Coding sits somewhere between art and science, a well written, functional piece of code is a fine thing, beautiful even.
Like Sam Hunt VP APAC of GitHub says, “code is the paintbrush of the 21st century”, and he wants people to get involved.
The company has always had a focus on education as tech companies look to GitHub’s platform as a means of creating and sharing code and as a provider of the next generation of programming talent.
So, GitHub wants teachers and if teachers are interested in introducing a real-world programming workflow into classrooms they should want GitHub too. New education tools like Autograding for GitHub Classroom will make using the platform easier.
There are a lot of positives to coding, it’s a great marketable skill to have of course and the way coding is done involves creativity, ingenuity and soft skills like collaboration.
“Collaboration is an important key for me, it’s part of the soft learning that happens and it’s where our development ecosystems across the globe are going, people work asynchronously and they work virtually a lot, they’re not in the same room, so learning how programmers collaborate is an important part of learning how to become a technologist, a developer and an innovator,” Hunt says.
Universities are already very good at sharing their projects via GitHub and it’s a resource that high school students can use to see what’s happening at uni.
“What I would like to see is the next level, when we’re using GitHub across schools. That starts to build in the asynchronous culture of development, it’s alright to work within a group, but how can I reach out to another school that might have open sourced a project on AI and leverage some of their learnings?
“If you look at why open source won this battle for innovation it’s because people can leverage reusable code to better their own projects, the same thing should be happening in schools, the more people that adopt it, the more viable it will become to leverage globally and to support locally,” Hunt says.
Ideally, a programming education should begin young and there’s a trove of K-6 relevant material on the platform.
“MagicCraft is an open source project which teaches kids how to code and write spells that they can apply and share in games like Minecraft, what they don't realise is that they’re writing code, so long as they get the spelling right their spells work and they’ve actually written a line of code. It’s relevant to then and it gets them excited.”
GitHub has introduced a raft of new tools to make the task of running a computer science class simpler, they’re programmers so the tools work well, and generously the Github tools are provided mostly free to registered teachers.
Autograding in GitHub Classroom helps with teaching large classes and takes the drudgery out of the process to a degree, freeing up teaching time and energy, students are also using automated tests to check their work and receive immediate feedback.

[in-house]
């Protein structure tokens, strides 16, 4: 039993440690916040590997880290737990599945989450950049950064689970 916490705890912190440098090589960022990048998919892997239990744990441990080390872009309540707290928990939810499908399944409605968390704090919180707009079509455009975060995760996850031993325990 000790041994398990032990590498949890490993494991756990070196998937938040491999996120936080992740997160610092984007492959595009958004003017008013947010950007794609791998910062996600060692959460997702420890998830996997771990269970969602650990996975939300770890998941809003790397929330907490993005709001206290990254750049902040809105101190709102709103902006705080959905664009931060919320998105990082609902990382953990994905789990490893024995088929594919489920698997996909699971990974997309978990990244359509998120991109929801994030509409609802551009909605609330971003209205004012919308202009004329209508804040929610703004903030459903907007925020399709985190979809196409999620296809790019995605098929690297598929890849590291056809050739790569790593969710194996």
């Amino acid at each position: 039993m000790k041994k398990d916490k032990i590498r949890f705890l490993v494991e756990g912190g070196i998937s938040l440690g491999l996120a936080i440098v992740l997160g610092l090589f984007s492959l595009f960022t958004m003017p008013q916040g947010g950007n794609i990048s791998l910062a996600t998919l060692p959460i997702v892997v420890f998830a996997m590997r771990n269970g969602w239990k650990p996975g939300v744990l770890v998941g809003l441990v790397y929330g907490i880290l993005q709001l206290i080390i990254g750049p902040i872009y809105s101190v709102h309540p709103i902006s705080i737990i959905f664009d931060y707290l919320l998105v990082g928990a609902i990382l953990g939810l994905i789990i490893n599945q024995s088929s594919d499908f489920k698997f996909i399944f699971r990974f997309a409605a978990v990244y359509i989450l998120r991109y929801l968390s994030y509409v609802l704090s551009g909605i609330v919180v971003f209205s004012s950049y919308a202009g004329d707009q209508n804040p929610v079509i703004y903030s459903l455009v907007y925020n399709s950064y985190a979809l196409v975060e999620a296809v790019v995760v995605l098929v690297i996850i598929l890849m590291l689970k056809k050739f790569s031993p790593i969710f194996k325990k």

“Autograding provides the capacity to use a bot that can provide expert input in a lesson you might have given out and provide some or all of the grading. It’s great because it relieves a lot of restrictions on teachers who are sticking to what they know, so by using Autograding they can maybe give students more.
“Most of the teachers that I know that are running STEM are actually doing it as a secondary thing, it’s not actually what they are being employed for, Autograding will help them to deliver something that is relevant and exciting and fulfilling for students,” Hunt says.
GitHub Classroom helps teachers automatically distribute assignments, it hands out starter code and monitors when students begin their work, automated testing also helps teachers catch mistakes earlier.
There is next to no learning curve attached to using the GitHub tools in the classroom Hunt promises, once a user connects and sets up an organization they’re pretty much good to go.
“The forums are extremely useful in guiding teachers how to best use GitHub, teachers in my daughter’s school have to use Google Classroom to maintain evenness across all students, so they’re au fait with working in a virtual classroom, marking, handing out tasks, which is very much in line with how GitHub would work.”
Teachers can run existing tests on each student repository or author new tests as they create an assignment. Assignments are set up as before, click the “Enable automatic grading” dropdown. Select the “Add test” option and either enter your run commands or build a new language-specific test.
Points can be assigned to each test to track the value of passing or failing code and tests run automatically on every student repository. It lets teachers pinpoint where students are succeeding or struggling every time they push code.
Students can see the test run on every commit, providing constant feedback so they can iterate towards success.
Teachers are also able to give more specific and valuable feedback with automatic pull requests by choosing “Enable feedback pull requests” as they set up their assignments. With this option, a pull request automatically opens when a student accepts their assignment, so a teacher can start providing in-line feedback as the student submits code.
“A lot of people are using GitHub without actually leveraging the education program, I would like to see that get more formalised because it gives them a much better support base for what they are trying to achieve,” Hunt says.
Get started with autograding for GitHub Classroom here
The GitHub Teacher Toolbox
The GitHub Teacher Toolbox has 35 offers that can help with a domain name, code visualisation, or application monitoring.
Teachers who are verified with GitHub Education can visit the education benefits page to get working with the toolbox.